8 Tips to Help Your Child Adjust to a New School
- School Success for Your Child
- Freshman Follies: 5 Tips to Help Your Freshman Stay on Track
- Hold the Pink Slime: Making School Lunch Healthier
- Evaluating Schools: Questions and Tips for Parents, Schools, and the Community
- Why You Should Let Your Teen Go to School Late
- How to Get Media Attention for Your School Fundraiser
Every year, school boards across the country grapple with the issue of redistricting: Drawing new lines to decide which kids go to which schools, thanks to the opening of a new building, the closure of an old school or lopsided class sizes among schools in the same district. Once these new lines are drawn, many kids end up stuck in the middle.
If redistricting means your child is at a new school this year, it's a sure thing she’s going through a period of adjustment – which could be rough if he was happy at his old school. “It is a big deal for your child, no matter what age they are,” says Dr. Mary Beth Klotz, a certified school psychologist at the National Association of School Psychologists.
Still, in this situation your child isn’t the only one who has to get used to a new school. Everyone is in the same boat and some of your child’s old friends are probably at the new school too, which makes the transition less disorienting than moving to a whole new neighborhood.
The process of redistricting is often contentious, but Klotz says that once the new lines have been drawn, parents should keep a positive attitude and encourage their kids to embrace the new opportunities that a different school can bring.
When you’re talking to your kids, emphasize the good things like a new playground and the chance to be the first kids ever in a new school, says Dr. Karen Hoving, a psychotherapist in Aurora, Colorado.
Here are 8 tips to help you (and your kids) adjust:
- Make new friends and keep the old. The nice thing about new attendance boundaries is that some of your child’s old friends will probably be going to the new school with her. Set up a play date with some of her old friends and some new ones – or if she’s older, help her plan a sleepover or movie night. Make sure your help your child keep in touch with her friends that aren’t attending the new school.
- Keep up to date. Find out how parents at the new school keep in touch. Is there a parent e-mail listserv? Sign up for it. Does your child’s new teacher have a website? Check in regularly to keep tabs on homework assignments and classroom activities. Staying abreast on homework and happenings at school will make the transition easier for everyone.
- Get involved. Look for a way for each family member to find a place in the new school community. Is there a club or sports team your child might like to join? Could the PTA or PTO use your help on a project? Is there a school picnic coming up? Getting involved at school will not only help you and your child get to know others, but it's also a great way to show support for your child's education.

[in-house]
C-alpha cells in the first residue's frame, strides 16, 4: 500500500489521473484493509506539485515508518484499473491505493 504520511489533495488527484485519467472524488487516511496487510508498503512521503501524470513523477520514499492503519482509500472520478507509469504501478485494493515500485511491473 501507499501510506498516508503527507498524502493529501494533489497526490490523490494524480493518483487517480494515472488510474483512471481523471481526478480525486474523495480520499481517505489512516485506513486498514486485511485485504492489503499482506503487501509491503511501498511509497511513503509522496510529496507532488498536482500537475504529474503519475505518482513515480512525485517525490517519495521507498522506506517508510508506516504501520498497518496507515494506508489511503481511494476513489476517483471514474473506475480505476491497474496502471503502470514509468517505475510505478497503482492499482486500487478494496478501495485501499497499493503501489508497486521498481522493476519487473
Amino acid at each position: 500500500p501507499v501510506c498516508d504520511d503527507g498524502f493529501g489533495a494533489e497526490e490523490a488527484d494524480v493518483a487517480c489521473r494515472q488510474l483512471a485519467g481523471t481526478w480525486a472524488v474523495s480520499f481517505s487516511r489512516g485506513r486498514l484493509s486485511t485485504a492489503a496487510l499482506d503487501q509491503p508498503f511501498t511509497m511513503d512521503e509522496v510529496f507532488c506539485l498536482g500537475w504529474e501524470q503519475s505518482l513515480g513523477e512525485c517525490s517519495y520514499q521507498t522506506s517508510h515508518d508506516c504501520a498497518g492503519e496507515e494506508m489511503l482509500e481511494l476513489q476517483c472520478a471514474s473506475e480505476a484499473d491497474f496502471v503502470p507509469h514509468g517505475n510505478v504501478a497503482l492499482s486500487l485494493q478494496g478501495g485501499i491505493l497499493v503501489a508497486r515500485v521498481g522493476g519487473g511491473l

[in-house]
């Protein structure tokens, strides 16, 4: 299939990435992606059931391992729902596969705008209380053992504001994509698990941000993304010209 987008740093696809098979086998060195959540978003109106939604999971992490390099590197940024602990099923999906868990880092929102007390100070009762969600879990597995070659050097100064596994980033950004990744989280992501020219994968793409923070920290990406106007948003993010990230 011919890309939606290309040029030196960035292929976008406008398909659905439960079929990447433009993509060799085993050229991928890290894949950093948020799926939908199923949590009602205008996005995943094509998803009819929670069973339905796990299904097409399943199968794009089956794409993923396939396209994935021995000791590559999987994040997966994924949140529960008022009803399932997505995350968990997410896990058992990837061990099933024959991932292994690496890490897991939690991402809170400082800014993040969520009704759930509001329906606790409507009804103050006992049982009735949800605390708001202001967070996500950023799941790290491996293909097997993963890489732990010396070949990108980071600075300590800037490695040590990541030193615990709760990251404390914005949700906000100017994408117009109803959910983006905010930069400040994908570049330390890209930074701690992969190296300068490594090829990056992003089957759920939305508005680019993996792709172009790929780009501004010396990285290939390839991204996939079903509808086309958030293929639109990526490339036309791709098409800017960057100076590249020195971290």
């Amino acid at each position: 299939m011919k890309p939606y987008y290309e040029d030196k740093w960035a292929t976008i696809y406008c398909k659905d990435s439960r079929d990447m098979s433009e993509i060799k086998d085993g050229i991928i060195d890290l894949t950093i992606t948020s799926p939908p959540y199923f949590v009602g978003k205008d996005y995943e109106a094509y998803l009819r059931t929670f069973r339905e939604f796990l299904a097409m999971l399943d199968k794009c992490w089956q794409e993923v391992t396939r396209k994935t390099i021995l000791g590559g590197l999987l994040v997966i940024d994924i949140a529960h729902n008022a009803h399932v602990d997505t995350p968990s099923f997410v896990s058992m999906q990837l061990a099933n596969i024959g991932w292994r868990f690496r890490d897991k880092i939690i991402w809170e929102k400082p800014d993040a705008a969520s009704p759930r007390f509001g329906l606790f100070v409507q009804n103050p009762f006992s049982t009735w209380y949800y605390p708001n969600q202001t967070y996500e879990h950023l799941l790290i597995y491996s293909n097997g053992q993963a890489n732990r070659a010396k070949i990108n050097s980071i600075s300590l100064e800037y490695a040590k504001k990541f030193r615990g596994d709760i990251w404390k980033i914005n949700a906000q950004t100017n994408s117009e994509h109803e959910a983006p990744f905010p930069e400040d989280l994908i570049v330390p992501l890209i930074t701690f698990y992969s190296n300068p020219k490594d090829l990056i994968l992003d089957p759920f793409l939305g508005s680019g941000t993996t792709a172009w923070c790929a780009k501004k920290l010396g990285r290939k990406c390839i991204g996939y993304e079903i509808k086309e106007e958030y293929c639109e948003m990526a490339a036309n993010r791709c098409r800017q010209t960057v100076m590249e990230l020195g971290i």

- Volunteer. Schools can always use volunteers. Give some of your time if you can. This will also allow you to get to know teachers and staff at the new school on an informal basis.
- Stay in touch. Attend back-to-school night to get acquainted with your child’s teacher. Find out if he prefers e-mails or phone calls from parents. Ask what your child can expect to learn this year and how much homework to expect every night. Asking questions and communicating frequently will help you and your child will help you stay ahead of them game when adjusting to a new school.
- Talk to your child. Ask your child what she thinks of the new school. What is her teacher like? Who does she eat lunch with? What are the names of her new friends? If you had to go to a new school when you were a kid, tell her what it was like. If you didn’t, describe how you might have felt about it. It's important to make your child feel like her feelings matter and that she has a say in this new situation.
- Remember: The teacher is your ally. Every day your child’s teacher sees how your child is progressing academically and socially. If your child is having trouble making friends or is struggling with her homework, contact the teacher right away. “The teachers will give you feedback on what they see,” Hoving says. “Anything can be helped if you catch it early.”
- Ask for help. If your child has been in the new school for a few weeks and is having problems with the change, talk to a school counselor or school psychologist. Talking to someone other than a teacher or parent can make a hugely positive impact in how your child adjusts and deals with any problems she may be having at school.
Remember that going to a new school is a new start for your child. She has a chance to make new friends and get to know new teachers. With caring adults like you by her side and lots of support at home and at school, she'll make it through the transition and come out a stronger person.
Today on Education.com
- Kindergarten Sight Words List
- Signs Your Child Might Have Asperger's Syndrome
- 10 Fun Activities for Children with Autism
- Social Cognitive Theory
- Problems With Standardized Testing
- First Grade Sight Words List
- Child Development Theories
- April Fools! The 10 Best Pranks to Play on Your Kids
- Theories of Learning
- Nature and Nurture